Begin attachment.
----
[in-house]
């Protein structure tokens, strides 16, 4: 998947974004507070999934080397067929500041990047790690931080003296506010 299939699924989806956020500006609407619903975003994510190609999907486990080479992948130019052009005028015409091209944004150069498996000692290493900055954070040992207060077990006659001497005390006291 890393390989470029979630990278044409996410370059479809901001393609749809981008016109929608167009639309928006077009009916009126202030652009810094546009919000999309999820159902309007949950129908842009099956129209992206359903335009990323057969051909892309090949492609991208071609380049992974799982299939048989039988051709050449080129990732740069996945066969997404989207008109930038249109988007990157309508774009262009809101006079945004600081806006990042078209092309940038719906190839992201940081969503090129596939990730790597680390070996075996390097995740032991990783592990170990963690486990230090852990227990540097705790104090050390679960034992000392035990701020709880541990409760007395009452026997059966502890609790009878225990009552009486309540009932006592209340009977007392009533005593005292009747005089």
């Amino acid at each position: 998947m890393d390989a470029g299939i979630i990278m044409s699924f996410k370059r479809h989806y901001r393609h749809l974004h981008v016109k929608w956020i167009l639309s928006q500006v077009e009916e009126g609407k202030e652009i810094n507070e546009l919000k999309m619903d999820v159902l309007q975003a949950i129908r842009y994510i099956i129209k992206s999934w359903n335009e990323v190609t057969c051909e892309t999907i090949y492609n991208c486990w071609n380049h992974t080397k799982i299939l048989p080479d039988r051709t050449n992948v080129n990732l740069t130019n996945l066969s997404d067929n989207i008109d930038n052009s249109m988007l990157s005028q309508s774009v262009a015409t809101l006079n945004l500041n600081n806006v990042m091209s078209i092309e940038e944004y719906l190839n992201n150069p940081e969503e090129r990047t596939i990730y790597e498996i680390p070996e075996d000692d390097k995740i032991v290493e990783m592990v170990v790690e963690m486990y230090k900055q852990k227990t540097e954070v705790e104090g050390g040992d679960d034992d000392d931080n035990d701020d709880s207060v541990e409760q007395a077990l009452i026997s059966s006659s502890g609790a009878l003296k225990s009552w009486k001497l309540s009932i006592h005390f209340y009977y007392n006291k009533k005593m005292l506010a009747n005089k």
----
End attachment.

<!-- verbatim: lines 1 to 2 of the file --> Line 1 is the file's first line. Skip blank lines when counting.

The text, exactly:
[in-house]
């Protein structure tokens, strides 16, 4: 998947974004507070999934080397067929500041990047790690931080003296506010 299939699924989806956020500006609407619903975003994510190609999907486990080479992948130019052009005028015409091209944004150069498996000692290493900055954070040992207060077990006659001497005390006291 890393390989470029979630990278044409996410370059479809901001393609749809981008016109929608167009639309928006077009009916009126202030652009810094546009919000999309999820159902309007949950129908842009099956129209992206359903335009990323057969051909892309090949492609991208071609380049992974799982299939048989039988051709050449080129990732740069996945066969997404989207008109930038249109988007990157309508774009262009809101006079945004600081806006990042078209092309940038719906190839992201940081969503090129596939990730790597680390070996075996390097995740032991990783592990170990963690486990230090852990227990540097705790104090050390679960034992000392035990701020709880541990409760007395009452026997059966502890609790009878225990009552009486309540009932006592209340009977007392009533005593005292009747005089």